I appreciated that our guide spoke to us as equals and tried to give us insight into how MSF thought about their tour process, but sometimes, the best way to learn about something is to just jump in head first. To spend less time explaining and more time experiencing.

One Touch Screen Too Many

 

This past Thursday my friend and I decided to visit the National Museum of the American Indian  (NMAI) with the goal of playing with as much in-gallery technology as possible. Neither of us had been to NMAI before so we weren’t sure what to expect, or even what technology would be available to us. Luckily for us, the museum was relatively empty on Thursday, perhaps due to the all-day rain or because it was the middle of the day on Thursday, but whatever the cause it meant my friend and I could take as much time with our finds as we wanted.

 

For those who haven’t visited the NMAI at all, or it’s been a while, let me refresh your memory on the layout. The visit actually begins on the fourth floor and you slowly work your way down to the final galleries on the second floor. On the fourth floor, before you even enter the first official gallery space, you encounter a massive glass case that is filled with a variety of objects, each depicting an animal in some way. In front of the cabinets are small kiosks that allow visitors to click on the picture of an object in the cabinet, learn its origin, date of creation, and material as well as zoom in on the object to see it up close.  I was immediately excited about this, hoping to gain some insight into what exactly the object meant to its perspective culture, and also to have the ability to play the first touch screen I found.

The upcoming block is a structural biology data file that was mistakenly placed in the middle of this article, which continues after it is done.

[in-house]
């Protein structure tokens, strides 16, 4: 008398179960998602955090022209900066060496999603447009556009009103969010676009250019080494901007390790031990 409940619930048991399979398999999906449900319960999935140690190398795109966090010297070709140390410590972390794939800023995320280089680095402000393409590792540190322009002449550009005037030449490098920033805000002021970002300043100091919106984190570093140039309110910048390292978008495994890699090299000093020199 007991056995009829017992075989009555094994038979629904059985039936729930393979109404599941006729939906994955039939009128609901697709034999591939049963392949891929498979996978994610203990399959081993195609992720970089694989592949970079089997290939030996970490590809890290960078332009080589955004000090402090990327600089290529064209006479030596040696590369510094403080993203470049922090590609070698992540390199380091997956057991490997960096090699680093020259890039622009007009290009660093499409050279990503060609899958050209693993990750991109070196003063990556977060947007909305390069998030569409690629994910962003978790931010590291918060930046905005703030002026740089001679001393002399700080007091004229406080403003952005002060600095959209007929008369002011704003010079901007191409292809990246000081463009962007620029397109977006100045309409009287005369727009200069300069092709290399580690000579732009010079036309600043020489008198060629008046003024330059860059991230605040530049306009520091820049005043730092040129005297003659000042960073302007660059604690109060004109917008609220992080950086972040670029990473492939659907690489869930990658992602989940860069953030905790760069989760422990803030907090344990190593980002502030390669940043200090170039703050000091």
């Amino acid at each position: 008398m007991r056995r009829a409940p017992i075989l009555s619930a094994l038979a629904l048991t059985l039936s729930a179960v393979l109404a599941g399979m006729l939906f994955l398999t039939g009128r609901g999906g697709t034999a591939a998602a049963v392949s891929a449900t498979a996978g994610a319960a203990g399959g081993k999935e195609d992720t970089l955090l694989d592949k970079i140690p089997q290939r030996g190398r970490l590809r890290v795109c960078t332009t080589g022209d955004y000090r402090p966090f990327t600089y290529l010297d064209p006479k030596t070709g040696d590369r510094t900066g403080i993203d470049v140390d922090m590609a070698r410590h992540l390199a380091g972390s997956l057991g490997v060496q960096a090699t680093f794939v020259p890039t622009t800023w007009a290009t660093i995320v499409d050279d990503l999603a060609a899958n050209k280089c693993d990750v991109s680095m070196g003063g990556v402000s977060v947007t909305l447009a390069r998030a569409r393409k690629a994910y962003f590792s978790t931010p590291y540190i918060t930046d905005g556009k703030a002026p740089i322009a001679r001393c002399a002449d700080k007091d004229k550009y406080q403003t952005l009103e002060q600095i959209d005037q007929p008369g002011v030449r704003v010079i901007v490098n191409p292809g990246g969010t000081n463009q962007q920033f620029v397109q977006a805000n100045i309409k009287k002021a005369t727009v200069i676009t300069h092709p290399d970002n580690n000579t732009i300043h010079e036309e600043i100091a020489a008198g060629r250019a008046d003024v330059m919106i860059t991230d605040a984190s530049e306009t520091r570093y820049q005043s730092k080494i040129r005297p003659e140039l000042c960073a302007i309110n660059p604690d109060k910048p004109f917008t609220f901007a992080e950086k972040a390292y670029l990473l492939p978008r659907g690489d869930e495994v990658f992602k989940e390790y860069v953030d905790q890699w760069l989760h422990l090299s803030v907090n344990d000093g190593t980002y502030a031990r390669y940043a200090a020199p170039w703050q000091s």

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A close up of Animal Artifact Kiosk

I have to admit, however, I was a little disappointed by these animal kiosks. More often than not, there was no explanation of the objects cultural importance. So basically all the kiosks allowed us to do was zoom in and see details. While that is valuable in its own right since some of the objects were very small, I instantly craved more information. In addition, where there were opportunities to rotate an image, I found I had a difficult time getting the touch screen to rotate the image.

 

More frustrating than the temperamental touch screen were the automated drawers in those glass cabinets. Above the drawers was a sign that read “Pull Gently to Open, Push Gently to Close.” Sounds simple enough, right? Well turns out, it was not so simple. The drawers opened easily enough, allowing my friend and I to look at some carved pipes, but after about ten seconds the drawer would automatically close, without even the slightest nudge from us. It was incredibly frustrating to have to keep reopening drawers only to get a quick look before the drawer closed itself again. I understand that from a practical standpoint, the automatically closing drawers make sense. It alleviates the problem of people continually leaving drawers open after looking at their contents, but the timing definitely needs an adjustment. In addition, not all drawers functioned like they should have. That was actually a blessing for my friend and I, but consistency is important too. If a museum is going to insist on motorized drawers, make sure all of them going work correctly.

 

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Motorized Drawer at National Museum of the American Indian

Once we finally moved into the galleries, drawers and stand alone kiosks made way for giant touch screens. The first gallery space Our Universes actually did not contain any touch screens which made the space, at least for me, a little boring. I was fascinated by the different cultures and their understanding of their worlds, but moving offshoot to offshoot eventually got a little monotonous. It was in many ways more of a traditional gallery viewing experience, but because of that first taste of technology I was desiring something similar throughout the rest of the museum.